Melanocortin signaling in the CNS directly regulates circulating cholesterol

Diego Perez-Tilve, Susanna M. Hofmann, Joshua Basford, Ruben Nogueiras, Paul T. Pfluger, James T. Patterson, Erin Grant, Hilary E. Wilson-Perez, Norman A. Granholm, Myrtha Arnold, James L. Trevaskis, Andrew A. Butler, William S. Davidson, Stephen C. Woods, Stephen C. Benoit, Mark W. Sleeman, Richard D. Dimarchi, David Y. Hui, Matthias H. Tschöp

Research output: Contribution to journalArticlepeer-review

81 Scopus citations


Cholesterol circulates in the blood in association with triglycerides and other lipids, and elevated blood low-density lipoprotein cholesterol carries a risk for metabolic and cardiovascular disorders, whereas high-density lipoprotein (HDL) cholesterol in the blood is thought to be beneficial. Circulating cholesterol is the balance among dietary cholesterol absorption, hepatic synthesis and secretion, and the metabolism of lipoproteins by various tissues. We found that the CNS is also an important regulator of cholesterol in rodents. Inhibiting the brain's melanocortin system by pharmacological, genetic or endocrine mechanisms increased circulating HDL cholesterol by reducing its uptake by the liver independent of food intake or body weight. Our data suggest that a neural circuit in the brain is directly involved in the control of cholesterol metabolism by the liver.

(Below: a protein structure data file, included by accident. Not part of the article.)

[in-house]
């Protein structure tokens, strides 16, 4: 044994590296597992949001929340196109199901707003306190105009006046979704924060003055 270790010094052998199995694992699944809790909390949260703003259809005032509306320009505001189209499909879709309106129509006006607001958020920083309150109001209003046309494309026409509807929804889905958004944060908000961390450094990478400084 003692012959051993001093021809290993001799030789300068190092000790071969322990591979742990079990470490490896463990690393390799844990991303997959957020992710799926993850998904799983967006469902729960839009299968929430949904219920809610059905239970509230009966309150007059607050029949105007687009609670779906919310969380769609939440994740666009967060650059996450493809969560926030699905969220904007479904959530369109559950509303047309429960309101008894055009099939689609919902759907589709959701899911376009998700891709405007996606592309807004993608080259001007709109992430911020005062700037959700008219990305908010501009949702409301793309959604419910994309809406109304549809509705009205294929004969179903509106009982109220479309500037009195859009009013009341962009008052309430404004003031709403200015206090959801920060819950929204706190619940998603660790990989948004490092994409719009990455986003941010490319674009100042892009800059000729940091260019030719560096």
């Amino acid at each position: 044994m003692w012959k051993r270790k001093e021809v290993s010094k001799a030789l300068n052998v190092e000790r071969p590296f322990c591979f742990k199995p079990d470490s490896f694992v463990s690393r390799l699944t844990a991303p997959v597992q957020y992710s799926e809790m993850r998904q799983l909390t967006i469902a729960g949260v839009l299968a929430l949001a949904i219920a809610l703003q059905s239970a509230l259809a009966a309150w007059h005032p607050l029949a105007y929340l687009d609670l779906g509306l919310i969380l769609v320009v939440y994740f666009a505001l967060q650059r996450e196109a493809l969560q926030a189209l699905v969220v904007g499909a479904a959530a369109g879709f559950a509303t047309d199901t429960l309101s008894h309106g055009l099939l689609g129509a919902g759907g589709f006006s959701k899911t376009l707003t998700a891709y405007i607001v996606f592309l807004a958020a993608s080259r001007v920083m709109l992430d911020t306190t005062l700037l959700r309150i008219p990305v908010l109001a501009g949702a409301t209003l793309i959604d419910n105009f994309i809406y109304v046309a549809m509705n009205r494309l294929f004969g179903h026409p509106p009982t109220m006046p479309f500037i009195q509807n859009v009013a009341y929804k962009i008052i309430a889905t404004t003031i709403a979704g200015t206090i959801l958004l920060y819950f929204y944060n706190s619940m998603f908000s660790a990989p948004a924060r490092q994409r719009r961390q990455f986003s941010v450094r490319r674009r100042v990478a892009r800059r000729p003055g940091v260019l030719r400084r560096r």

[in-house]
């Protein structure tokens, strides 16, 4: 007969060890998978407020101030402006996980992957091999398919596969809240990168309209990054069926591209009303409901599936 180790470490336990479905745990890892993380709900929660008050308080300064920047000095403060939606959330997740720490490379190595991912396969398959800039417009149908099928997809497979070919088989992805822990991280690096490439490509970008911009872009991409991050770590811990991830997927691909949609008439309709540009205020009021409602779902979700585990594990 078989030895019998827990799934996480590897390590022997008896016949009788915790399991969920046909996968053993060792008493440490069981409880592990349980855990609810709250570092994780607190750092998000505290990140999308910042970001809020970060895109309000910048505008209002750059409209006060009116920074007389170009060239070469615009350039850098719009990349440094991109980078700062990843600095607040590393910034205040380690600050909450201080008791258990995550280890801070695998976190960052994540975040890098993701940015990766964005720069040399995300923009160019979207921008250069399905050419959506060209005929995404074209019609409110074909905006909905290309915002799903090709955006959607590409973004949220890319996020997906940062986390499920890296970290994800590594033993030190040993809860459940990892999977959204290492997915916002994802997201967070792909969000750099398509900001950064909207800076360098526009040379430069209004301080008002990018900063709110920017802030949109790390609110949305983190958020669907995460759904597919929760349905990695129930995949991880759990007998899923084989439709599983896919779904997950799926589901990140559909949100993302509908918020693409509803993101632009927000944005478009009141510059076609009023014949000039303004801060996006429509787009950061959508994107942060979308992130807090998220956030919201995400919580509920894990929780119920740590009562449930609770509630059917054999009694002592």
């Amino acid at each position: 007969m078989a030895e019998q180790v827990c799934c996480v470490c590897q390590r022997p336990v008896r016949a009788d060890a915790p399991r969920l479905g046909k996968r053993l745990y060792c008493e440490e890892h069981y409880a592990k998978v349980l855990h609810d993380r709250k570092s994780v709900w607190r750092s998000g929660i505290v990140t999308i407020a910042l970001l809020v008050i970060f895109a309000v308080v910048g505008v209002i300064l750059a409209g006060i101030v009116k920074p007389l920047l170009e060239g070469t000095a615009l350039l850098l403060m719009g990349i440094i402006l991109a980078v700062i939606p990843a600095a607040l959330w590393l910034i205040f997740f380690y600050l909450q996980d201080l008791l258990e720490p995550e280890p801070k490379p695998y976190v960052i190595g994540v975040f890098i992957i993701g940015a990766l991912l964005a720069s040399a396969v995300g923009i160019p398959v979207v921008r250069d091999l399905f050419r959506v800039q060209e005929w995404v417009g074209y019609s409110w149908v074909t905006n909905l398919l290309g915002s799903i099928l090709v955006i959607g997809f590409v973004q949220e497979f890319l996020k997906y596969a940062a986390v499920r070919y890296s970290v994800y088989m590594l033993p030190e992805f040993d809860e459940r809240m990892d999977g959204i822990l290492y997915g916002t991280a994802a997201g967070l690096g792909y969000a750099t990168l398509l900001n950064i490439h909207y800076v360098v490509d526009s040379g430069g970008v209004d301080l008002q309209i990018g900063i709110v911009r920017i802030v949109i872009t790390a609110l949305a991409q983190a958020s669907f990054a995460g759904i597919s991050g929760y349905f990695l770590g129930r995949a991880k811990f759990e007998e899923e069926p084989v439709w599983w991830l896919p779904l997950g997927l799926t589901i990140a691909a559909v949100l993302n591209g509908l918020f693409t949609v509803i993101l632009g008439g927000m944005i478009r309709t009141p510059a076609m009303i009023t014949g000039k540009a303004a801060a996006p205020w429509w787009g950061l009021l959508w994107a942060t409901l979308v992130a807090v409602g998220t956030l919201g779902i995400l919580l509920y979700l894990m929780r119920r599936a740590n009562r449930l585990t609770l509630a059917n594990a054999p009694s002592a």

Original languageEnglish
Pages (from-to)877-882
Number of pages6
JournalNature Neuroscience
Issue number7
StatePublished - Jul 2010
Externally publishedYes


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